The assembly and release of HIV-1 particles is quite complex, in that a number of viral and cellular RNAs and proteins participate, and while much has been learned about this process, much remains to be discovered. The Gag protein is central to the assembly and release of HIV-1 and all other retrovirus particles. A key function of the Gag protein that will be one focus of tis proposal is the recruitment and packaging of viral genomic RNA (gRNA). Reciprocally, gRNA may help to drive the recruitment of additional Gag molecules into a virion as assembly progresses. However, the full extent to which RNA participates in particle assembly in cells, and how Gag:RNA interactions change as assembly is initiated and completed remain to be defined. The experiments proposed in specific aim 1 will be the first to determine precisely how HIV-1 Gag and gRNA interact in cells. These studies could identify the very first as well as subsequent interactions between Gag protein and gRNA as well as between gRNA and antiviral cytidine deaminases. Following assembly, HIV-1 particles depart from the surface of the infected cell, to colonize neighboring or distal uninfected cells. During the previous funding period, we identified an IFN-induced membrane protein, termed tetherin, as a host defense molecule that inhibits HIV-1 particle release. Our work has demonstrated that tetherin acts directly, to retain nascent virions on the cell surface, but key mechanistic details of how tetherin functions, and what role t plays in preventing the dissemination of viral infection in cultured cells and in vivo remain to b determined.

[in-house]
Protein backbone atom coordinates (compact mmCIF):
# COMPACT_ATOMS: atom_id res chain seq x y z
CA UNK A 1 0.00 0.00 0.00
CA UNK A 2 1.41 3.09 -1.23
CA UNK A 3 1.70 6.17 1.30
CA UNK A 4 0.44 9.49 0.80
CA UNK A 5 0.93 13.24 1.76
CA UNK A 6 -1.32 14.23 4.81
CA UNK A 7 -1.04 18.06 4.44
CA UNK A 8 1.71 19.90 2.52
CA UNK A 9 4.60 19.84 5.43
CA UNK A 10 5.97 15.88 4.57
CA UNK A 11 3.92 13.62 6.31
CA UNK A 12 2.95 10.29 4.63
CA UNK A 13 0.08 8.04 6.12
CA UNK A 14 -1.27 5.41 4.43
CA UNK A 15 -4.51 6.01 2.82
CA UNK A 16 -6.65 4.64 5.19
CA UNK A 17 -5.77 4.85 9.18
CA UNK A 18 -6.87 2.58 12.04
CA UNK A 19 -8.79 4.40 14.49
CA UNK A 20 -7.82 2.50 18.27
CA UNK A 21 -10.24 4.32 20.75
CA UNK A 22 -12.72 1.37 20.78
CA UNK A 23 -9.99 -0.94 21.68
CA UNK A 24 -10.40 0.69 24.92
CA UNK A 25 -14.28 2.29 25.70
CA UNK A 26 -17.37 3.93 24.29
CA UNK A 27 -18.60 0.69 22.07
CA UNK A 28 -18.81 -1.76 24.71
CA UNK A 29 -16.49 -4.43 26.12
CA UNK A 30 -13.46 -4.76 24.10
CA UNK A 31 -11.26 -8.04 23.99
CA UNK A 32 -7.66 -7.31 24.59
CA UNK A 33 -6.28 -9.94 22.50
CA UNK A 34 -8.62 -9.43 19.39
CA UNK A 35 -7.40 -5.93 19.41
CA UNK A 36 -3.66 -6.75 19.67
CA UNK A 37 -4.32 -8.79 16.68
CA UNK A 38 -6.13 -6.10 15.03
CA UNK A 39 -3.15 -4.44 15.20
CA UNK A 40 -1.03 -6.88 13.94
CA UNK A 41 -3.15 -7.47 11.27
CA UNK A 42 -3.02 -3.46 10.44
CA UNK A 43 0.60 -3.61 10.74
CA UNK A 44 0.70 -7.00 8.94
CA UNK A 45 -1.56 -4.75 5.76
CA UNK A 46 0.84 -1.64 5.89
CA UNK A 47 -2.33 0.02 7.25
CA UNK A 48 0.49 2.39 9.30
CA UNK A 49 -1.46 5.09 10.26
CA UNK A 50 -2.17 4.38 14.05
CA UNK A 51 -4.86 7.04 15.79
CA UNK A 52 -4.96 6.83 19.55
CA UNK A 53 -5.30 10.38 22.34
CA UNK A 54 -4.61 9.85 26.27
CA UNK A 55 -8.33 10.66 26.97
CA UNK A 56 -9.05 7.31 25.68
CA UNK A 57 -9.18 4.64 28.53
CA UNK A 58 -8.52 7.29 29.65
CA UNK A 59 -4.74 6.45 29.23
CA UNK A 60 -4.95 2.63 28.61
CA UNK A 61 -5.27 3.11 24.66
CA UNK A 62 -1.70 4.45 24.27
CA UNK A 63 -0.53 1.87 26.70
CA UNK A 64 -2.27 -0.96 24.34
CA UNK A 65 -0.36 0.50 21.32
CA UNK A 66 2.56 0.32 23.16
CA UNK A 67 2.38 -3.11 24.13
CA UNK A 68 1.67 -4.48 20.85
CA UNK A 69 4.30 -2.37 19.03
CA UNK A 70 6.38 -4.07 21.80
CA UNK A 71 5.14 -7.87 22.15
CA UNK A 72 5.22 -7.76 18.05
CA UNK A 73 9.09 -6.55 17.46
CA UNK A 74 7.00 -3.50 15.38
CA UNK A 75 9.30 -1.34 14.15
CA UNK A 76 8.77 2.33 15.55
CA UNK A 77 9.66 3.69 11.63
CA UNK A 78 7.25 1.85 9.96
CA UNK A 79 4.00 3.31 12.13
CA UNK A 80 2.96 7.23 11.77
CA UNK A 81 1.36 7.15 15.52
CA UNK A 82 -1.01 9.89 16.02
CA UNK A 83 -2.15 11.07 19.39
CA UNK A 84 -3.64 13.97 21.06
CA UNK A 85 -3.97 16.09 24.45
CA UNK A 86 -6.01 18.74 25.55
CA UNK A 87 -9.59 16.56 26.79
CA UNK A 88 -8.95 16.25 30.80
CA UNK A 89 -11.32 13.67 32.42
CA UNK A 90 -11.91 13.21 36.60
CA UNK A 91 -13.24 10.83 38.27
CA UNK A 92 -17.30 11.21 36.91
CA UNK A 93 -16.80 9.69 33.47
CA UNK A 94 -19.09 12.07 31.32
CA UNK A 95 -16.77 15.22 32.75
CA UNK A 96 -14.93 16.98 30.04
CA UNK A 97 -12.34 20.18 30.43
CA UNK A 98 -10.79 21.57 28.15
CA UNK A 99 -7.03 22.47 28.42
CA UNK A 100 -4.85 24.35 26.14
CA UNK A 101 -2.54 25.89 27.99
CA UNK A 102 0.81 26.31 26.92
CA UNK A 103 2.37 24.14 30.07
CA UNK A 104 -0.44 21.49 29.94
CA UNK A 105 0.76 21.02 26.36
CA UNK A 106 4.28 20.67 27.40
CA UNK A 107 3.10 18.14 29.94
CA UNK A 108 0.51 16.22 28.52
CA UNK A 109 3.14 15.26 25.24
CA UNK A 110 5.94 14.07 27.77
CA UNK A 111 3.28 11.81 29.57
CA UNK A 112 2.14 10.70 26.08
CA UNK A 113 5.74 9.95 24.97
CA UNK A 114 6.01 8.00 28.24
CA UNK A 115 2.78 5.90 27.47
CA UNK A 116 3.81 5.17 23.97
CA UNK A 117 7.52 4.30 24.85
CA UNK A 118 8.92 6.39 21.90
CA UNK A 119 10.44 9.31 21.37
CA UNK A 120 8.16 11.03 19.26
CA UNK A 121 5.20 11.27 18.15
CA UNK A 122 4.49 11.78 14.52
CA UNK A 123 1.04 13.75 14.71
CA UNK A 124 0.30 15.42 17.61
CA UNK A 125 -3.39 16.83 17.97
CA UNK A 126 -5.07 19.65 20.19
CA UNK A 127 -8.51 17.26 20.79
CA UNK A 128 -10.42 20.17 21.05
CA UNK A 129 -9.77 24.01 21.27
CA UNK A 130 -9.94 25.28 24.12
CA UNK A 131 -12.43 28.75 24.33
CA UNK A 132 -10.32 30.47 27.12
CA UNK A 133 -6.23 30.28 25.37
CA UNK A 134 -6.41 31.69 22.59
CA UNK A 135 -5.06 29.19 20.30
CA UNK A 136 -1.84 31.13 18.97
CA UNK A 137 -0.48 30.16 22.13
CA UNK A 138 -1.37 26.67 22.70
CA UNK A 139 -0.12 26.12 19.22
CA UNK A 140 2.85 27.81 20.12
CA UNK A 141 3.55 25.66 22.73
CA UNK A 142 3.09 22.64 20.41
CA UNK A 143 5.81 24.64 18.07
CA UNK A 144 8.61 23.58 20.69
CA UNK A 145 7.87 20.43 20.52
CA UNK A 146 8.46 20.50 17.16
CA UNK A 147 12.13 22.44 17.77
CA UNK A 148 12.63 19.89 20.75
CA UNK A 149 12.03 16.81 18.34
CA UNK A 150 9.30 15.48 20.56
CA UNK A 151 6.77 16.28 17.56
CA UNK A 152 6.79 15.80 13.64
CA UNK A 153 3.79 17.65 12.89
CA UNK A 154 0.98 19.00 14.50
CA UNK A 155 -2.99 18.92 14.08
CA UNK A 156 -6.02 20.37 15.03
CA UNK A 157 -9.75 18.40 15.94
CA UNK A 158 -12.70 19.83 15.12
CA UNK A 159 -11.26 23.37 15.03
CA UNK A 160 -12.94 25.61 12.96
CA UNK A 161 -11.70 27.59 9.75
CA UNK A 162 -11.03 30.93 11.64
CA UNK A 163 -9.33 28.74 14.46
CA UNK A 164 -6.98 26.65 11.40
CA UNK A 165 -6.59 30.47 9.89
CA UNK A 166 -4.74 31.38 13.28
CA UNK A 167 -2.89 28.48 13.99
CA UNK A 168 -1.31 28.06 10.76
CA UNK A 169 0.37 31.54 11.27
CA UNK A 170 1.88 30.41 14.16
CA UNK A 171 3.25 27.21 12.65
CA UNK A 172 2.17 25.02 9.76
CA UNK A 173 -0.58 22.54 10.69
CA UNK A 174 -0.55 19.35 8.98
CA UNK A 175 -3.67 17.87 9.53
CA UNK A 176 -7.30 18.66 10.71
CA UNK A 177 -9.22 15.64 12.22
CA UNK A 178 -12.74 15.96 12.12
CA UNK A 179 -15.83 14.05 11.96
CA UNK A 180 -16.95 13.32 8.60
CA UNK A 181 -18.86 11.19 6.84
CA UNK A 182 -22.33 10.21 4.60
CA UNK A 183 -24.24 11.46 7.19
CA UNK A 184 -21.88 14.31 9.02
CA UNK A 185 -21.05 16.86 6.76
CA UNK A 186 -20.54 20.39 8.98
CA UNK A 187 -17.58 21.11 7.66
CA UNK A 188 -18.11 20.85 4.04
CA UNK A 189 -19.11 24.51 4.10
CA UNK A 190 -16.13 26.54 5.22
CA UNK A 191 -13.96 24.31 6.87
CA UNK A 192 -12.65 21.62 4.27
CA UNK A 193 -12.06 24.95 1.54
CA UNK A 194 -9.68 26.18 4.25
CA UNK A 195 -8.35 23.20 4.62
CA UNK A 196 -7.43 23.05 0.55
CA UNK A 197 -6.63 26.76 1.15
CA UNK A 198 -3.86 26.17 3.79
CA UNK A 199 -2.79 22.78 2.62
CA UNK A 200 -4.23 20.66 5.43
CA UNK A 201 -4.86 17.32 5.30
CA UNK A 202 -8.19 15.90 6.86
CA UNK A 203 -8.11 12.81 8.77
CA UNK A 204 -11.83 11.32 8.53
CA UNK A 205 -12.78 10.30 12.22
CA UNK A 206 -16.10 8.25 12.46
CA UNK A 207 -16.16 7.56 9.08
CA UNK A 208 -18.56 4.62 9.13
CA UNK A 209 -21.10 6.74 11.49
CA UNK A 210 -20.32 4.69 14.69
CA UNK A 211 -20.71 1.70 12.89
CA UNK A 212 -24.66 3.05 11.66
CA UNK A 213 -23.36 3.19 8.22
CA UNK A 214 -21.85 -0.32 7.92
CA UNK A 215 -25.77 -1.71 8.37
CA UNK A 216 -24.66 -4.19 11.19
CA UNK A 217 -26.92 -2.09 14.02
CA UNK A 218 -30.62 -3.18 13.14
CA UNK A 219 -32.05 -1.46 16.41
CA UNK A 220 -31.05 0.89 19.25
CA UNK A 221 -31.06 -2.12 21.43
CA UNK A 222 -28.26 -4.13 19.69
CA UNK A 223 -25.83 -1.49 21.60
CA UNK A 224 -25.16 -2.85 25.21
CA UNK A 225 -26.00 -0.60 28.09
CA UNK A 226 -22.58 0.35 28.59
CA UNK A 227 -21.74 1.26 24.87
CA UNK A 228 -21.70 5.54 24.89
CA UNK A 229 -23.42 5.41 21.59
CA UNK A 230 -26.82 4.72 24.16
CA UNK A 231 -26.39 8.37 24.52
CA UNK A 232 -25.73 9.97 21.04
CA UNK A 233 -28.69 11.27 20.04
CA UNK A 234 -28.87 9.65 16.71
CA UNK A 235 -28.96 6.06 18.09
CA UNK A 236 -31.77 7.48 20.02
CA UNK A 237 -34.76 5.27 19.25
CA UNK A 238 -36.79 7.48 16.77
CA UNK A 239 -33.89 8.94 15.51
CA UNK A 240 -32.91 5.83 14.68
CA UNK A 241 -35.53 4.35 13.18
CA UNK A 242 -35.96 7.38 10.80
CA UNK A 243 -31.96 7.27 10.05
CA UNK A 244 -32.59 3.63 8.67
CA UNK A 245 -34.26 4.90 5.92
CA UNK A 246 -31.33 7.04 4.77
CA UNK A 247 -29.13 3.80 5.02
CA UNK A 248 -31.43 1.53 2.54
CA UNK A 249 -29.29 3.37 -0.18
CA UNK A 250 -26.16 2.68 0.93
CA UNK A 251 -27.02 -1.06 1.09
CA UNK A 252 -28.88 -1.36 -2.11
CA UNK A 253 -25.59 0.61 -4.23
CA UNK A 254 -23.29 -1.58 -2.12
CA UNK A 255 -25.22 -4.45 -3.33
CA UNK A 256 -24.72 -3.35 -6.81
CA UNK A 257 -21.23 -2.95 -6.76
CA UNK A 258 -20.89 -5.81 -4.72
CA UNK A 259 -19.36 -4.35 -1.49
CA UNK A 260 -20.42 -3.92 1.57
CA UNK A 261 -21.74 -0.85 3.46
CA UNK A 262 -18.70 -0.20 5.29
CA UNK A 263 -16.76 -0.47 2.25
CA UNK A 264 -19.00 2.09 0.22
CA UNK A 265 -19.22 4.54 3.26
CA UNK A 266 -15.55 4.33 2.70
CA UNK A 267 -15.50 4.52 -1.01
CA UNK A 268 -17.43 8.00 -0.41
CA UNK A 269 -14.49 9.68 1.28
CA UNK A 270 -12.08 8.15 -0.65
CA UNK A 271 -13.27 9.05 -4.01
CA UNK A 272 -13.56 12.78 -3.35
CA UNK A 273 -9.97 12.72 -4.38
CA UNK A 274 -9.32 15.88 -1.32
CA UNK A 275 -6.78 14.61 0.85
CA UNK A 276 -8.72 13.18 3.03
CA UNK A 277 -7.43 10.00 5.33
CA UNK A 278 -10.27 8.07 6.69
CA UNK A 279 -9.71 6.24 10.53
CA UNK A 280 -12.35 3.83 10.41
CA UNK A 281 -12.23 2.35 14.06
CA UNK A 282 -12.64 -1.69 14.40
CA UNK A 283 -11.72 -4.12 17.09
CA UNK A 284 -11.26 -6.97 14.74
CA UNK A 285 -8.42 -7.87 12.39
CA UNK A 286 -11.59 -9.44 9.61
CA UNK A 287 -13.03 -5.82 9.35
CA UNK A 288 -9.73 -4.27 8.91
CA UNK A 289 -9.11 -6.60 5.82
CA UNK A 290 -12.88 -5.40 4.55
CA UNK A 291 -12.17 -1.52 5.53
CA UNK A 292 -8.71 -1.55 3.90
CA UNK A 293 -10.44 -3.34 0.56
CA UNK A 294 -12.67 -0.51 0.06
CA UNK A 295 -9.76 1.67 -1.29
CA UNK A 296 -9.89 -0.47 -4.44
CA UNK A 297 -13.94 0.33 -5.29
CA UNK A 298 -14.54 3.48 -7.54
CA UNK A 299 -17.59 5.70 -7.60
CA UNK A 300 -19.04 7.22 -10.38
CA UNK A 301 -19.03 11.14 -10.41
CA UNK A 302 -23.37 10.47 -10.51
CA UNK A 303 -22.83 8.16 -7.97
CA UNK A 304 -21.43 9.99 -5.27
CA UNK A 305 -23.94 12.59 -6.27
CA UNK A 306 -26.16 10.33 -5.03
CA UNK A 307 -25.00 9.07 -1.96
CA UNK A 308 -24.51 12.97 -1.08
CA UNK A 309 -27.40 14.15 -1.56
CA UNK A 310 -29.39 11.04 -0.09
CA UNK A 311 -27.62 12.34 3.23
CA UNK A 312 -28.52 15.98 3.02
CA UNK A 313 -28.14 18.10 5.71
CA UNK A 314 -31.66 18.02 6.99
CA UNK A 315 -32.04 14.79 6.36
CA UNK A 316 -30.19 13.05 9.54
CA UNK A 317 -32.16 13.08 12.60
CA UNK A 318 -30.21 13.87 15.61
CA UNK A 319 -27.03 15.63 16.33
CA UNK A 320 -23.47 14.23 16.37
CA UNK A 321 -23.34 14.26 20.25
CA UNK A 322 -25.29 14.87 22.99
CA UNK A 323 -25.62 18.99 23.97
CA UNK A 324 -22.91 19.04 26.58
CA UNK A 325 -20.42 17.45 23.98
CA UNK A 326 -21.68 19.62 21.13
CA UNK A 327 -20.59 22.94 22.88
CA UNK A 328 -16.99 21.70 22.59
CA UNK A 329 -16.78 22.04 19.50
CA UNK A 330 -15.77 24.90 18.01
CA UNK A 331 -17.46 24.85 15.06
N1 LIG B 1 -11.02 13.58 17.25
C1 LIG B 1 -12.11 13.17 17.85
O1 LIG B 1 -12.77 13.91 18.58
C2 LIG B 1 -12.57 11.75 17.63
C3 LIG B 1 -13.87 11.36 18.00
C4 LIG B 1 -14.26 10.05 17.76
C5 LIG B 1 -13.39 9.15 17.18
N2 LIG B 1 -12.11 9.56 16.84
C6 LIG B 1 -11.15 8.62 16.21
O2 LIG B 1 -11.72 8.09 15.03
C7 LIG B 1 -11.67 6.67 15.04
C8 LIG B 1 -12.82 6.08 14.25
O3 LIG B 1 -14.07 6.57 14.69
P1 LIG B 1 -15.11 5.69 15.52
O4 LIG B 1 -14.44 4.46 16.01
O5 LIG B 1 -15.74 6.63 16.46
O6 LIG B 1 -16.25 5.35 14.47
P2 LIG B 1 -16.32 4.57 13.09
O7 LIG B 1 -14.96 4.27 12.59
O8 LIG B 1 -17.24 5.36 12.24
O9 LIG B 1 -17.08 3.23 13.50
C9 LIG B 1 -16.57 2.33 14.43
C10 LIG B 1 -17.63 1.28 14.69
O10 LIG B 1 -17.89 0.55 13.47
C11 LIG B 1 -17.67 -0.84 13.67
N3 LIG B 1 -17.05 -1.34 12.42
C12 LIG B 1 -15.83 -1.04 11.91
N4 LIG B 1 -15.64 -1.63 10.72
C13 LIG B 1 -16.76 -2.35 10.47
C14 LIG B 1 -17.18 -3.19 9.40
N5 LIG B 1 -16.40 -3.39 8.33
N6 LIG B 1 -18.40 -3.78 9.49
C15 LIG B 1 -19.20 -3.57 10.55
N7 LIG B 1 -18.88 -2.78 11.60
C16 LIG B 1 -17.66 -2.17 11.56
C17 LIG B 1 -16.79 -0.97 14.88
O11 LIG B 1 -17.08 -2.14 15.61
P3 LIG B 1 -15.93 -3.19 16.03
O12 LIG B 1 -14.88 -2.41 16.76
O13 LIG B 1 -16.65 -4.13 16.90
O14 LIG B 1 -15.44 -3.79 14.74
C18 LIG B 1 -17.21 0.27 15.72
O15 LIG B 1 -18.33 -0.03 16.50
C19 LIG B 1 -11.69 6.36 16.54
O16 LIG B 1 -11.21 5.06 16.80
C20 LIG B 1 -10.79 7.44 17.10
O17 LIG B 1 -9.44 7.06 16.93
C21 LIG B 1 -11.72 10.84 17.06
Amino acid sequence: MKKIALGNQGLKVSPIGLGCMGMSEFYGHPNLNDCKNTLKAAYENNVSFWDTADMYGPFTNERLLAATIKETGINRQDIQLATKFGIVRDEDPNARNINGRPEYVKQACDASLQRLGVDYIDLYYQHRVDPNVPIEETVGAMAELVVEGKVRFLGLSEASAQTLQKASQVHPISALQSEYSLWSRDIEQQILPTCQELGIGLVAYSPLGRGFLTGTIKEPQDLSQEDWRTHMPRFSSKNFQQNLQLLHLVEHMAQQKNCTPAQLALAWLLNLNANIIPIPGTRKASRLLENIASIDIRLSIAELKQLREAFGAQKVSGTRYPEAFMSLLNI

In specific aim 2, we will perform a series of in vitro and in vivo experiments to address these key questions.

Public Health Relevance

The genesis of infectious extracellular HIV-1 particles is essential for the propagation of infection between individual cells and hosts. Understanding HIV-1 particle assembly and release may offer a range of opportunities for intervention as a therapeutic strategy. This proposal seeks to understand how HIV-1 genetic material is packaged into virions and how antiviral proteins interfere with the genesis of infectious particles.

National Institute of Health (NIH)
National Institute of Allergy and Infectious Diseases (NIAID)
Research Project (R01)
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Special Emphasis Panel (ZRG1)
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Church, Elizabeth S
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Aaron Diamond AIDS Research Center
New York
United States
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